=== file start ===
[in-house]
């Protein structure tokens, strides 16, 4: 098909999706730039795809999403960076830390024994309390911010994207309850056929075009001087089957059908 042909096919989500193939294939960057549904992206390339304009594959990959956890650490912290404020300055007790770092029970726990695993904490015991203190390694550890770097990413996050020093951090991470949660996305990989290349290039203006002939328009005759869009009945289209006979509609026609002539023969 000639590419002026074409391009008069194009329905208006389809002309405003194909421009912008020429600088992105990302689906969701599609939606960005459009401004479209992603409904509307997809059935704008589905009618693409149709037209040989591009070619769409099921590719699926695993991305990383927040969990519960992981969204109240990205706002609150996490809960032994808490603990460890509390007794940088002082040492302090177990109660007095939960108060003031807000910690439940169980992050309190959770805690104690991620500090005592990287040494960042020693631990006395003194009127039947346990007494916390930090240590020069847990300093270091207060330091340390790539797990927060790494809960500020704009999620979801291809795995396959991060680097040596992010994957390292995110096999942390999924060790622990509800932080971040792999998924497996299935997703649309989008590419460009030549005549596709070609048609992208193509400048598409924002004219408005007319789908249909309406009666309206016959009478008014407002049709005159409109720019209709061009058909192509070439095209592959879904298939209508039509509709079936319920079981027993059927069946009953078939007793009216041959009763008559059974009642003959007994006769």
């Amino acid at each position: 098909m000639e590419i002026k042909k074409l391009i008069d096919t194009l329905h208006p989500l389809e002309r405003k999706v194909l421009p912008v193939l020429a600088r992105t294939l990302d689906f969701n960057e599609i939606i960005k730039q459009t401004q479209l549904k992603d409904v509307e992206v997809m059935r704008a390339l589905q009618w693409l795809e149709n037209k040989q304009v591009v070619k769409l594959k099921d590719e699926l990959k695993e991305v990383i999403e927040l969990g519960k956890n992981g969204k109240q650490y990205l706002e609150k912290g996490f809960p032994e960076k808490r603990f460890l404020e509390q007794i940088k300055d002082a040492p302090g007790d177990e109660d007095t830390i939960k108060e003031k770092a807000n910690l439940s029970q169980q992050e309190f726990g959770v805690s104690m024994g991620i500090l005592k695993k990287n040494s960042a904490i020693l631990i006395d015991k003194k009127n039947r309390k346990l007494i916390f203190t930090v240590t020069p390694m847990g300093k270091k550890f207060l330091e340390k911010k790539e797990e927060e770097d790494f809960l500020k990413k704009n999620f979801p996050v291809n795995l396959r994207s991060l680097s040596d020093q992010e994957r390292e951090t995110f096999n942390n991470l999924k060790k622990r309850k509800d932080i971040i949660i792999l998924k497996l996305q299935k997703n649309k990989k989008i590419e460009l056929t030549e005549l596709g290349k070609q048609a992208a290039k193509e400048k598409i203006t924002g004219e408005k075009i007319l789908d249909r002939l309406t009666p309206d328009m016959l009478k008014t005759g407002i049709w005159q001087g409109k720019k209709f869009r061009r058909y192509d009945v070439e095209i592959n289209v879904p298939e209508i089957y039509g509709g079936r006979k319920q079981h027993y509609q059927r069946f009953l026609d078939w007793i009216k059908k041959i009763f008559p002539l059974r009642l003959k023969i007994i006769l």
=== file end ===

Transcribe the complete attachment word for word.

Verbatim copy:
[in-house]
């Protein structure tokens, strides 16, 4: 098909999706730039795809999403960076830390024994309390911010994207309850056929075009001087089957059908 042909096919989500193939294939960057549904992206390339304009594959990959956890650490912290404020300055007790770092029970726990695993904490015991203190390694550890770097990413996050020093951090991470949660996305990989290349290039203006002939328009005759869009009945289209006979509609026609002539023969 000639590419002026074409391009008069194009329905208006389809002309405003194909421009912008020429600088992105990302689906969701599609939606960005459009401004479209992603409904509307997809059935704008589905009618693409149709037209040989591009070619769409099921590719699926695993991305990383927040969990519960992981969204109240990205706002609150996490809960032994808490603990460890509390007794940088002082040492302090177990109660007095939960108060003031807000910690439940169980992050309190959770805690104690991620500090005592990287040494960042020693631990006395003194009127039947346990007494916390930090240590020069847990300093270091207060330091340390790539797990927060790494809960500020704009999620979801291809795995396959991060680097040596992010994957390292995110096999942390999924060790622990509800932080971040792999998924497996299935997703649309989008590419460009030549005549596709070609048609992208193509400048598409924002004219408005007319789908249909309406009666309206016959009478008014407002049709005159409109720019209709061009058909192509070439095209592959879904298939209508039509509709079936319920079981027993059927069946009953078939007793009216041959009763008559059974009642003959007994006769």
């Amino acid at each position: 098909m000639e590419i002026k042909k074409l391009i008069d096919t194009l329905h208006p989500l389809e002309r405003k999706v194909l421009p912008v193939l020429a600088r992105t294939l990302d689906f969701n960057e599609i939606i960005k730039q459009t401004q479209l549904k992603d409904v509307e992206v997809m059935r704008a390339l589905q009618w693409l795809e149709n037209k040989q304009v591009v070619k769409l594959k099921d590719e699926l990959k695993e991305v990383i999403e927040l969990g519960k956890n992981g969204k109240q650490y990205l706002e609150k912290g996490f809960p032994e960076k808490r603990f460890l404020e509390q007794i940088k300055d002082a040492p302090g007790d177990e109660d007095t830390i939960k108060e003031k770092a807000n910690l439940s029970q169980q992050e309190f726990g959770v805690s104690m024994g991620i500090l005592k695993k990287n040494s960042a904490i020693l631990i006395d015991k003194k009127n039947r309390k346990l007494i916390f203190t930090v240590t020069p390694m847990g300093k270091k550890f207060l330091e340390k911010k790539e797990e927060e770097d790494f809960l500020k990413k704009n999620f979801p996050v291809n795995l396959r994207s991060l680097s040596d020093q992010e994957r390292e951090t995110f096999n942390n991470l999924k060790k622990r309850k509800d932080i971040i949660i792999l998924k497996l996305q299935k997703n649309k990989k989008i590419e460009l056929t030549e005549l596709g290349k070609q048609a992208a290039k193509e400048k598409i203006t924002g004219e408005k075009i007319l789908d249909r002939l309406t009666p309206d328009m016959l009478k008014t005759g407002i049709w005159q001087g409109k720019k209709f869009r061009r058909y192509d009945v070439e095209i592959n289209v879904p298939e209508i089957y039509g509709g079936r006979k319920q079981h027993y509609q059927r069946f009953l026609d078939w007793i009216k059908k041959i009763f008559p002539l059974r009642l003959k023969i007994i006769l």